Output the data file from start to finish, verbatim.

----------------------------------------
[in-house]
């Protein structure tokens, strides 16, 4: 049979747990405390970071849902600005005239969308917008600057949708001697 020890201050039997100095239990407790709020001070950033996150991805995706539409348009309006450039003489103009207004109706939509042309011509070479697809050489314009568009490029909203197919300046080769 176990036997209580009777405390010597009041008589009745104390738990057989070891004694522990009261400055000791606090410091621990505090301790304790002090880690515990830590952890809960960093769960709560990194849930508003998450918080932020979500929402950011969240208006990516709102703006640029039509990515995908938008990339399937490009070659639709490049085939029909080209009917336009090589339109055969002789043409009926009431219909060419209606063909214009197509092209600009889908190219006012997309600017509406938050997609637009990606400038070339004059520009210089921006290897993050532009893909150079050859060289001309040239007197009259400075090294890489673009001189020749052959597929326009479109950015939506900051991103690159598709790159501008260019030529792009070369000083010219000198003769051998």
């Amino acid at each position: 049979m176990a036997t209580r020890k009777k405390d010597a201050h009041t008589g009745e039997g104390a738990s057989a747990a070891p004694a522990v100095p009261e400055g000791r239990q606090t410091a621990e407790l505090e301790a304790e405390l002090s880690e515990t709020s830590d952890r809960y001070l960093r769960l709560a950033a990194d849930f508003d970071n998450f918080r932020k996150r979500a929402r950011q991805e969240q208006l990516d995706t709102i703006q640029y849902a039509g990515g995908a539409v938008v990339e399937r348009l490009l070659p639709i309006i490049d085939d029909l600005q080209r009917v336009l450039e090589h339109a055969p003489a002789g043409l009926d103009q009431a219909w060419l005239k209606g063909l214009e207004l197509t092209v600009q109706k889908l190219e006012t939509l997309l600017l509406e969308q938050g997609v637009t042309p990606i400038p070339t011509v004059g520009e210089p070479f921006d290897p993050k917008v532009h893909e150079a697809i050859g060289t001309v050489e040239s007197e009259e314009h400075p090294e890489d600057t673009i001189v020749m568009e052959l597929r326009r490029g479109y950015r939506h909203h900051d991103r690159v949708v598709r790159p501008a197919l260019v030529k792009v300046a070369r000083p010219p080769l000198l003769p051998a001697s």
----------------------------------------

[in-house]
């Protein structure tokens, strides 16, 4: 049979747990405390970071849902600005005239969308917008600057949708001697 020890201050039997100095239990407790709020001070950033996150991805995706539409348009309006450039003489103009207004109706939509042309011509070479697809050489314009568009490029909203197919300046080769 176990036997209580009777405390010597009041008589009745104390738990057989070891004694522990009261400055000791606090410091621990505090301790304790002090880690515990830590952890809960960093769960709560990194849930508003998450918080932020979500929402950011969240208006990516709102703006640029039509990515995908938008990339399937490009070659639709490049085939029909080209009917336009090589339109055969002789043409009926009431219909060419209606063909214009197509092209600009889908190219006012997309600017509406938050997609637009990606400038070339004059520009210089921006290897993050532009893909150079050859060289001309040239007197009259400075090294890489673009001189020749052959597929326009479109950015939506900051991103690159598709790159501008260019030529792009070369000083010219000198003769051998």
């Amino acid at each position: 049979m176990a036997t209580r020890k009777k405390d010597a201050h009041t008589g009745e039997g104390a738990s057989a747990a070891p004694a522990v100095p009261e400055g000791r239990q606090t410091a621990e407790l505090e301790a304790e405390l002090s880690e515990t709020s830590d952890r809960y001070l960093r769960l709560a950033a990194d849930f508003d970071n998450f918080r932020k996150r979500a929402r950011q991805e969240q208006l990516d995706t709102i703006q640029y849902a039509g990515g995908a539409v938008v990339e399937r348009l490009l070659p639709i309006i490049d085939d029909l600005q080209r009917v336009l450039e090589h339109a055969p003489a002789g043409l009926d103009q009431a219909w060419l005239k209606g063909l214009e207004l197509t092209v600009q109706k889908l190219e006012t939509l997309l600017l509406e969308q938050g997609v637009t042309p990606i400038p070339t011509v004059g520009e210089p070479f921006d290897p993050k917008v532009h893909e150079a697809i050859g060289t001309v050489e040239s007197e009259e314009h400075p090294e890489d600057t673009i001189v020749m568009e052959l597929r326009r490029g479109y950015r939506h909203h900051d991103r690159v949708v598709r790159p501008a197919l260019v030529k792009v300046a070369r000083p010219p080769l000198l003769p051998a001697s």